This is the second guide I have written on Nippon porcelain in an attempt to share my life long admiration for this beautiful Japanese ware. For help in determining fake Nippon porcelain from authentic antique Nippon, check out my eBay guide on that subject (HOW TO TELL FAKE NIPPON PORCELAIN FROM AUTHENTIC NIPPON). While it is simply an introduction to the topic of modern reproduction Nippon, it may save you from making a costly error. Additionally, you may also wish to read my other guide on moriage Nippon porcelain: NIPPON PORCELAIN: A GUIDE TO MORIAGE & BEADED WARE
There is a good amount of authentic unmarked Nippon porcelain available today. Unmarked Nippon pieces almost always command a lower price than marked, back stamped pieces, so be sure to compare prices prior to making a purchase. However, there are many marked pieces that are of poor quality and many unmarked pieces that are truly gorgeous. If you are new to collecting Nippon porcelain, you may want to focus on marked pieces, as it is with time and experience that you will develop an ‘eye’ for genuine Nippon.
WHAT IS UNMARKED NIPPON?
Prior to 1891, items imported into the USA were not required to be marked with their country of origin. Effective March 1, 1891, however, the McKinley Tariff Act mandated that all goods entering the USA had to be marked with their country of origin. In general, then, unmarked Nippon is prior to March 1891; however, this is not a hard and fast rule. Until import laws were clarified, some USA ports allowed goods to enter the country as long as the crate or box was marked with the originating country. In 1921 the federal government did an about face and decided that Japanese goods could not be marked Nippon any longer. Instead, Japanese goods had to be marked as ‘Japan’ or ‘Made in Japan.’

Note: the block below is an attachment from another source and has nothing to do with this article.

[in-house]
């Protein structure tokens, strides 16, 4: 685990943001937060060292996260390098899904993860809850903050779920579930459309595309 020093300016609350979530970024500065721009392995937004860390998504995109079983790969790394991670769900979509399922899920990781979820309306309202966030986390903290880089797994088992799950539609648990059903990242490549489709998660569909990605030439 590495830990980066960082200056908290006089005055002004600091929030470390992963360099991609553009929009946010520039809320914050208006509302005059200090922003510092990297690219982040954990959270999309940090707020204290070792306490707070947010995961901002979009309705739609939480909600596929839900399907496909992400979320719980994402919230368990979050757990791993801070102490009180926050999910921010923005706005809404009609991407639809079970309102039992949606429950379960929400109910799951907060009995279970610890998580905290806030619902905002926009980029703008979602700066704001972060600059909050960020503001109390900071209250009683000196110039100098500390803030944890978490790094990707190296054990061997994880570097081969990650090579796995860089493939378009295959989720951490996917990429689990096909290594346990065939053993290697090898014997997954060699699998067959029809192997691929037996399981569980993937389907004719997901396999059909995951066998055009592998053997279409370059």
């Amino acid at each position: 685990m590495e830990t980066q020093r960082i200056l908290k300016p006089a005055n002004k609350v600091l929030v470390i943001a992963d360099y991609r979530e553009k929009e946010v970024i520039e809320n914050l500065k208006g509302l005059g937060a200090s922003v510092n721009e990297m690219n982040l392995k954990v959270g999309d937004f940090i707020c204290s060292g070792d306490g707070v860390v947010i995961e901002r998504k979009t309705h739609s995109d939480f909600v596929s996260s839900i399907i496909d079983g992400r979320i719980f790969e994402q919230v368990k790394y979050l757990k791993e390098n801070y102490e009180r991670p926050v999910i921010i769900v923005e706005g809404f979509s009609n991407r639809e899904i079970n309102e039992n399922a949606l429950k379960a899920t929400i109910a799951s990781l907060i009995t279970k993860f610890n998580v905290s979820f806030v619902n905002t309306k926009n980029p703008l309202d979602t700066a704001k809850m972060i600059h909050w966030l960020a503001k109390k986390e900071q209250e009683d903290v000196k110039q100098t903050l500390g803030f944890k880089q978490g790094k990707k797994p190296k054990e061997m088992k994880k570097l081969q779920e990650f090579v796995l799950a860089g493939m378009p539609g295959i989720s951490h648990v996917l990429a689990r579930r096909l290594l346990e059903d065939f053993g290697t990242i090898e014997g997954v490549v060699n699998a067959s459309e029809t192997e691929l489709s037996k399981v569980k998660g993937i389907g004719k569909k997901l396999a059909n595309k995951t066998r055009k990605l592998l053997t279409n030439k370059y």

Consequently the Nippon era is generally considered to be between 1891-1921.
WHAT TO LOOK FOR IN AN UNMARKED PIECE
First, turn the piece over and examine the bottom / back. Generally, the pottery base should have a slightly blue tinge (refer to the photo below). It should not be a bright clear white. The bottom should exhibit some signs of wear where the base would rest on a table. Remember, unmarked Nippon is 100+ years old; it should not look new on the bottom.
Second, unmarked Nippon should be of the same high quality as marked Nippon. Painting and the application of details (depending on the type ware) should be done carefully and uniformly. Examine the flowers and leaves, for example, on an unmarked floral design piece to see if motives are realistically shaded and exhibit quality workmanship, leaves in 2 or more complimentary colors of green, and flowers in 2-3 (sometimes more) colors with brush strokes used directionally to add to the sense of depth. Examine also the manner of painting of scrolls, curliques, etc. These, too, should be uniformly and carefully applied, not appearing hurridly done and 'blobbed' on. Applied gold should have a slightly tarnished look of age; it will not be a bright modern luster gold.
Be aware that items advertised as ‘pre-Nippon’ may not be Nippon at all and may be of quite inferior quality. Also be aware that there are numerous pieces coming into the country that mimic antique Nippon. These wares have a paper label (Made in China, Made in Japan) that can easily be removed and the piece advertised as unmarked Nippon. A careful examination will reveal differences: the weight is a bit off, the workmanship is not the high quality artistry found in most real Nippon, the gold isn't quite the correct color, and the piece just doesn't 'look' or 'feel' right. There is no substitute for experience when purchasing unmarked ware.
SOME EXAMPLES OF UNMARKED NIPPON
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Regards, Flo Dove
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